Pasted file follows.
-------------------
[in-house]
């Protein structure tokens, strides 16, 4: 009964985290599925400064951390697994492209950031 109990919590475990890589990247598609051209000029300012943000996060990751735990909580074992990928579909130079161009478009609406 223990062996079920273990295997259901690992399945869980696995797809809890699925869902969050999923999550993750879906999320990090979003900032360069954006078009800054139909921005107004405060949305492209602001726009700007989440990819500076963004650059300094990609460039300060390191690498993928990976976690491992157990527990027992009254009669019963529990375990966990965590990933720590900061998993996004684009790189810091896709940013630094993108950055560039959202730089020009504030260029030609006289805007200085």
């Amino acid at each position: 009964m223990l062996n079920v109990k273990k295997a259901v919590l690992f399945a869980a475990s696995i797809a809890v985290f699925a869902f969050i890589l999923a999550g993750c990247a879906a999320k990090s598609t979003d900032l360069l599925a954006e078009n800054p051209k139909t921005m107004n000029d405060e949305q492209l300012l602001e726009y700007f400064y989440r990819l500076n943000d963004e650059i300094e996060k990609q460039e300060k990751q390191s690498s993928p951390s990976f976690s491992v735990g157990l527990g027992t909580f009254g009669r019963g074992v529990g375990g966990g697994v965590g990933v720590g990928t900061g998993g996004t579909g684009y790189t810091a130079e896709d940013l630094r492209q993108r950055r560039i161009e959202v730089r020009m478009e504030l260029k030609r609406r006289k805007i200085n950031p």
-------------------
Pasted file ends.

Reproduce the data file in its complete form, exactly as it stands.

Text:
[in-house]
């Protein structure tokens, strides 16, 4: 009964985290599925400064951390697994492209950031 109990919590475990890589990247598609051209000029300012943000996060990751735990909580074992990928579909130079161009478009609406 223990062996079920273990295997259901690992399945869980696995797809809890699925869902969050999923999550993750879906999320990090979003900032360069954006078009800054139909921005107004405060949305492209602001726009700007989440990819500076963004650059300094990609460039300060390191690498993928990976976690491992157990527990027992009254009669019963529990375990966990965590990933720590900061998993996004684009790189810091896709940013630094993108950055560039959202730089020009504030260029030609006289805007200085």
């Amino acid at each position: 009964m223990l062996n079920v109990k273990k295997a259901v919590l690992f399945a869980a475990s696995i797809a809890v985290f699925a869902f969050i890589l999923a999550g993750c990247a879906a999320k990090s598609t979003d900032l360069l599925a954006e078009n800054p051209k139909t921005m107004n000029d405060e949305q492209l300012l602001e726009y700007f400064y989440r990819l500076n943000d963004e650059i300094e996060k990609q460039e300060k990751q390191s690498s993928p951390s990976f976690s491992v735990g157990l527990g027992t909580f009254g009669r019963g074992v529990g375990g966990g697994v965590g990933v720590g990928t900061g998993g996004t579909g684009y790189t810091a130079e896709d940013l630094r492209q993108r950055r560039i161009e959202v730089r020009m478009e504030l260029k030609r609406r006289k805007i200085n950031p």